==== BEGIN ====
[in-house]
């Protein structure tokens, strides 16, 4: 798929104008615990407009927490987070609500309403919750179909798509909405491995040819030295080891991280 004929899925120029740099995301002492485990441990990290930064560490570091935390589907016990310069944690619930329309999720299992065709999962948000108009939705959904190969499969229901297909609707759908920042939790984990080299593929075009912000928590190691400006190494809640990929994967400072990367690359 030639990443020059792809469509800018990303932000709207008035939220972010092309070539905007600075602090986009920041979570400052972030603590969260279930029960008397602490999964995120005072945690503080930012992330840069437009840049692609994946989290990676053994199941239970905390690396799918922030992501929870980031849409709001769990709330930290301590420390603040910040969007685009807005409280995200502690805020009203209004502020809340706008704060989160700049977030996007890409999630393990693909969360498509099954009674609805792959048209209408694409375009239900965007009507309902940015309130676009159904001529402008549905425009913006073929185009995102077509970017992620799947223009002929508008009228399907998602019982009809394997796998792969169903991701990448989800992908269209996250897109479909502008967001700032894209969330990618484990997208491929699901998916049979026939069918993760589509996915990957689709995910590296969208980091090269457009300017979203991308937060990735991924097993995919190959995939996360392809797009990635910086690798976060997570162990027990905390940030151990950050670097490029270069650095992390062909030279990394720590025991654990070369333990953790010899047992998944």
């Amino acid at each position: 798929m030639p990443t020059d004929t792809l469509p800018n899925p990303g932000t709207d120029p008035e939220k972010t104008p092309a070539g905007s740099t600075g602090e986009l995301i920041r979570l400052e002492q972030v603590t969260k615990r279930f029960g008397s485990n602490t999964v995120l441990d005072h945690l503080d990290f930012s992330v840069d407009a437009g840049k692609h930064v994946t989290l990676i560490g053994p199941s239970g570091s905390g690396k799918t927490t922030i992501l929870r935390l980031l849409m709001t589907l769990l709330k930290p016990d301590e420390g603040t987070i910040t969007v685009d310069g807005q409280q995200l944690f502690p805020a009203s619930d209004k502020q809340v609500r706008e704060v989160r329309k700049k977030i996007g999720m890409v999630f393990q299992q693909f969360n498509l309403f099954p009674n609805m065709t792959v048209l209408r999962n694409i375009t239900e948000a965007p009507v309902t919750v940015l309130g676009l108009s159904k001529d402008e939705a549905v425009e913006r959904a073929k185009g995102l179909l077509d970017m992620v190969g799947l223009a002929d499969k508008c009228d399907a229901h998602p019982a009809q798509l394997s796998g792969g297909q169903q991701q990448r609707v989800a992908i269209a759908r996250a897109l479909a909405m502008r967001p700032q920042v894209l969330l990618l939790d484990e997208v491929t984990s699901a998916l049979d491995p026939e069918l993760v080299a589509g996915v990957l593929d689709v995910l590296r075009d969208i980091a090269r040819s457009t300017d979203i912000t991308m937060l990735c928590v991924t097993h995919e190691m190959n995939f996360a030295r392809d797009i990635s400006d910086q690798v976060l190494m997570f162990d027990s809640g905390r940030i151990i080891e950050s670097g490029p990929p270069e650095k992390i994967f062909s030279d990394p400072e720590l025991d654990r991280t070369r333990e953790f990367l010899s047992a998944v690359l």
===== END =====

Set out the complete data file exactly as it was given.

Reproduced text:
[in-house]
């Protein structure tokens, strides 16, 4: 798929104008615990407009927490987070609500309403919750179909798509909405491995040819030295080891991280 004929899925120029740099995301002492485990441990990290930064560490570091935390589907016990310069944690619930329309999720299992065709999962948000108009939705959904190969499969229901297909609707759908920042939790984990080299593929075009912000928590190691400006190494809640990929994967400072990367690359 030639990443020059792809469509800018990303932000709207008035939220972010092309070539905007600075602090986009920041979570400052972030603590969260279930029960008397602490999964995120005072945690503080930012992330840069437009840049692609994946989290990676053994199941239970905390690396799918922030992501929870980031849409709001769990709330930290301590420390603040910040969007685009807005409280995200502690805020009203209004502020809340706008704060989160700049977030996007890409999630393990693909969360498509099954009674609805792959048209209408694409375009239900965007009507309902940015309130676009159904001529402008549905425009913006073929185009995102077509970017992620799947223009002929508008009228399907998602019982009809394997796998792969169903991701990448989800992908269209996250897109479909502008967001700032894209969330990618484990997208491929699901998916049979026939069918993760589509996915990957689709995910590296969208980091090269457009300017979203991308937060990735991924097993995919190959995939996360392809797009990635910086690798976060997570162990027990905390940030151990950050670097490029270069650095992390062909030279990394720590025991654990070369333990953790010899047992998944």
């Amino acid at each position: 798929m030639p990443t020059d004929t792809l469509p800018n899925p990303g932000t709207d120029p008035e939220k972010t104008p092309a070539g905007s740099t600075g602090e986009l995301i920041r979570l400052e002492q972030v603590t969260k615990r279930f029960g008397s485990n602490t999964v995120l441990d005072h945690l503080d990290f930012s992330v840069d407009a437009g840049k692609h930064v994946t989290l990676i560490g053994p199941s239970g570091s905390g690396k799918t927490t922030i992501l929870r935390l980031l849409m709001t589907l769990l709330k930290p016990d301590e420390g603040t987070i910040t969007v685009d310069g807005q409280q995200l944690f502690p805020a009203s619930d209004k502020q809340v609500r706008e704060v989160r329309k700049k977030i996007g999720m890409v999630f393990q299992q693909f969360n498509l309403f099954p009674n609805m065709t792959v048209l209408r999962n694409i375009t239900e948000a965007p009507v309902t919750v940015l309130g676009l108009s159904k001529d402008e939705a549905v425009e913006r959904a073929k185009g995102l179909l077509d970017m992620v190969g799947l223009a002929d499969k508008c009228d399907a229901h998602p019982a009809q798509l394997s796998g792969g297909q169903q991701q990448r609707v989800a992908i269209a759908r996250a897109l479909a909405m502008r967001p700032q920042v894209l969330l990618l939790d484990e997208v491929t984990s699901a998916l049979d491995p026939e069918l993760v080299a589509g996915v990957l593929d689709v995910l590296r075009d969208i980091a090269r040819s457009t300017d979203i912000t991308m937060l990735c928590v991924t097993h995919e190691m190959n995939f996360a030295r392809d797009i990635s400006d910086q690798v976060l190494m997570f162990d027990s809640g905390r940030i151990i080891e950050s670097g490029p990929p270069e650095k992390i994967f062909s030279d990394p400072e720590l025991d654990r991280t070369r333990e953790f990367l010899s047992a998944v690359l």